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Wednesday, April 13, 2011


Advice from the Pros:

How to Choose the Right Brush

Working_with_paint_brushes

It's surprising to see how often people buy top-quality paint (and spend countless hours on careful prep) then jeopardize the end result by trying to save a few pennies on brushes. There's almost no better example of 'penny wise and pound foolish,' especially since the right brush will also save time and be less hassle because it holds more paint and will give you better control. In the end, you'll get a smoother finish with fewer visible brush strokes and you're far less likely to find pesky brush hairs dried into the finish. Of course, quality costs a little more--you can expect to pay at least $12 or so for a decent 2 1/2-inch trim brush--but a good brush will last for years, if it's properly cared for.

After skimping on brushes, the second most common mistake is using the wrong type of brush. The best brush for today's water-based paints is one made with synthetic bristles--nylon or polyester. Natural China bristle brushes, made with hog, ox, or badger hair (they're called China bristle because that's where most of the hair comes from) should only be used with oil-based paints. Use them with water-based latex and the natural fibers will absorb water, swell up and quickly lose their shape.

Of the synthetic bristles, nylon bristles are soft while polyester are generally stiff. Softer bristles offer a smoother application, while stiffer bristles offer better control, so the best synthetic bristle brushes for all-around use are usually made with nylon/poly blends and have a medium flex. If you're painting with a high-build product like Aura, which is a little thicker than conventional paints, choose a brush with an extra-firm flex. This will give you excellent control, even in hot or humid conditions. For thinner-bodied semi-gloss or high-gloss trim paints, many pros use 100% polyester brushes with chemically tipped filaments, which help eliminate brush marks and leave behind an extra-smooth finish.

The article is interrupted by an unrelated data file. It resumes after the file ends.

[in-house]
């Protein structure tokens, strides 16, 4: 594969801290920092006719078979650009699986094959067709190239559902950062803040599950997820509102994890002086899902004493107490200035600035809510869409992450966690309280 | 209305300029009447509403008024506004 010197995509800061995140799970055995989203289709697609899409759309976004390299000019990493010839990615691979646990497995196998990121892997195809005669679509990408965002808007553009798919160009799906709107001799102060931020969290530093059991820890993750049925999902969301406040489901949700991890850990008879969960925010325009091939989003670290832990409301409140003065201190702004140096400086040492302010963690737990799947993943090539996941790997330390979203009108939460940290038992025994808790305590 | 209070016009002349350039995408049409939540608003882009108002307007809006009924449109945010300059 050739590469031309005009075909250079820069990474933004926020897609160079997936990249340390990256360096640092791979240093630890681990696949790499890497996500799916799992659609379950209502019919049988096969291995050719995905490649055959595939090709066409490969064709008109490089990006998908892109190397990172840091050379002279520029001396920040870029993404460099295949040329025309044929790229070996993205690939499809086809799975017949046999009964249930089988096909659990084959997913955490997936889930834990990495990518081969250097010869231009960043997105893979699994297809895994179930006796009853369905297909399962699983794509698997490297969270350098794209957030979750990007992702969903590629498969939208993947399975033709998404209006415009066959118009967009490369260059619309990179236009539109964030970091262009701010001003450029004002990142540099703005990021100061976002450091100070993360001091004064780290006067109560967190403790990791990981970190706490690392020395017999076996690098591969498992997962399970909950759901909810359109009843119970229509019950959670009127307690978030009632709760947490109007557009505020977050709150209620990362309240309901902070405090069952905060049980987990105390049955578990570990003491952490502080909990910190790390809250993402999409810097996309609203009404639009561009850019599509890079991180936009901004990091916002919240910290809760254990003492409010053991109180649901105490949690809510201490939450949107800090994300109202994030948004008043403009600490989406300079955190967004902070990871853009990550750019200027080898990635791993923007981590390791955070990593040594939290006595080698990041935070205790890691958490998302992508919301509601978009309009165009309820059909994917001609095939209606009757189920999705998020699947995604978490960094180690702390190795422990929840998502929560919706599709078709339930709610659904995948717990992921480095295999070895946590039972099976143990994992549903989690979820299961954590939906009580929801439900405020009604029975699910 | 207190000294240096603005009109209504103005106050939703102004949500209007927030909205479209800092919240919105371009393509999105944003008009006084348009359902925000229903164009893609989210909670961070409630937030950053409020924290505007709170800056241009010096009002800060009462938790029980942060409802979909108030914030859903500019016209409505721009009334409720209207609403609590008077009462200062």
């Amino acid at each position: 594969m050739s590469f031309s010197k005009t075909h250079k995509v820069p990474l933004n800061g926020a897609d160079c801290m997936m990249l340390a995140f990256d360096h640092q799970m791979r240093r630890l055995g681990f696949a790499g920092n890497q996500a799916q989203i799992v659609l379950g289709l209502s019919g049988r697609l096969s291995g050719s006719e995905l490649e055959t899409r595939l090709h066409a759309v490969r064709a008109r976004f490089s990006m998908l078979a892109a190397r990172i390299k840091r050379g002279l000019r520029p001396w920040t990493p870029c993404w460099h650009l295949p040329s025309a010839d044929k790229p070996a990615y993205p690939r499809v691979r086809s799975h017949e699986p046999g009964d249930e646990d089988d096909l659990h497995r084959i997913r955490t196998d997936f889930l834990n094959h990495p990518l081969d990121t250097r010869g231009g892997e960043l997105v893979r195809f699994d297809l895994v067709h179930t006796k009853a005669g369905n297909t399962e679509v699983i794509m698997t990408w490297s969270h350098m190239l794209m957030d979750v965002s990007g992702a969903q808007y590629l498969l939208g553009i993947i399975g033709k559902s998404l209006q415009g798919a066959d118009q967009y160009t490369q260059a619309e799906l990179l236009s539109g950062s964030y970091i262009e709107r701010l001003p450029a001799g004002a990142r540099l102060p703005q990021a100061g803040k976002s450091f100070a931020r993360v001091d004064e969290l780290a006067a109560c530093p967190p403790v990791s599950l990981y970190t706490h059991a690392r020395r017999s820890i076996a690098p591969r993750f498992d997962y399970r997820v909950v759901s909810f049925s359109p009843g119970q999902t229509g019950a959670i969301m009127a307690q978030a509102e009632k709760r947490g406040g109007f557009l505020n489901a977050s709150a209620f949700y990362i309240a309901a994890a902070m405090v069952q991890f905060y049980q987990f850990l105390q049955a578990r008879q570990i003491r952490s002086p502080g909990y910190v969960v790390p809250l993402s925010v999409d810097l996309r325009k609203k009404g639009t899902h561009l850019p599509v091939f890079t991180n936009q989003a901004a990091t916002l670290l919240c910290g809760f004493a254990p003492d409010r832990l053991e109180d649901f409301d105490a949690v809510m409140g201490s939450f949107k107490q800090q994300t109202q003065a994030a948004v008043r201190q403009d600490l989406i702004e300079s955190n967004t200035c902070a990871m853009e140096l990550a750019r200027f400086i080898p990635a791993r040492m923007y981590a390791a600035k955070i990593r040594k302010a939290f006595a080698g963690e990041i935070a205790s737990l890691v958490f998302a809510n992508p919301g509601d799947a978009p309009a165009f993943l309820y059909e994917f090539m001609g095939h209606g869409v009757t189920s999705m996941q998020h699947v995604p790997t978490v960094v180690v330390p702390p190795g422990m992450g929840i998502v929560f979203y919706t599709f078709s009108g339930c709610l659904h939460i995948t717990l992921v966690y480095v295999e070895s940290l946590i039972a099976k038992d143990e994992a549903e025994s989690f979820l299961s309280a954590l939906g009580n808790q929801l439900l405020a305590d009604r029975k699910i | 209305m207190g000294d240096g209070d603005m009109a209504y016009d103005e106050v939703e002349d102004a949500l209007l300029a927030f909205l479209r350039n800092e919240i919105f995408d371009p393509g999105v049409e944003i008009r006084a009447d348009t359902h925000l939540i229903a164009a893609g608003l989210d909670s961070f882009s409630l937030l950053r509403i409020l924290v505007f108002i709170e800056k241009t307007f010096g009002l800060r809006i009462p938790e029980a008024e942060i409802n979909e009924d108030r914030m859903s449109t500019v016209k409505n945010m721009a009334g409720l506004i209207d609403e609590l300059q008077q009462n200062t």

There's a number of other subtle features to look for when choosing a brush. A good indicator of quality is flagging, or the split ends that you can see at the tips of the bristles. Synthetic bristles need flagging to leave behind a smooth finish so avoid brushes that don't have it. Compare bristle density too; paint is held in place by the space between the bristles, so the more bristles a brush has, the more paint it will hold. Quite simply, you'll spend less time loading the brush, and more time actually painting with a good brush. Good brushes are tapered too, while cheaper brushes have bristles that are all the same length. Tapering the bristles so that the brush is thicker toward the ferrule--the metal ring that holds the bristles against the handle--gives the brush more stiffness and you more control over the application.

Paint_brushes

Handle shape and balance is a matter of personal preference, though most users like a beaver-tail rather than a straight profile. What you're looking for is a brush that feels comfortable in your hand and that's easy to control. Wider 3- and 4-inch brushes are fine for walls and other broad, flat surfaces, but for trimming around a window sash you'll probably want a 1 1/2-inch to 2 1/2-inch brush. In fact, 2 1/2-inch angled sash brushes are the most popular brush because they're comfortable to use and can trim around most areas.

Finally, give the brush a shedding test--slap the brush against the heel of your hands and then give a few bristles a tug. If some pull out of the ferrule easily, look for another; there's nothing more aggravating than a brush that leaves bristles behind in the paint film.  You may not pick out the perfect brush immediately, and you certainly won't find one in those bargain-priced packs, but, remember, this is a tool you'll be working with closely that controls the final look of your job. Taking a little extra time and spending a few extra pennies will repay in a far superior finish.

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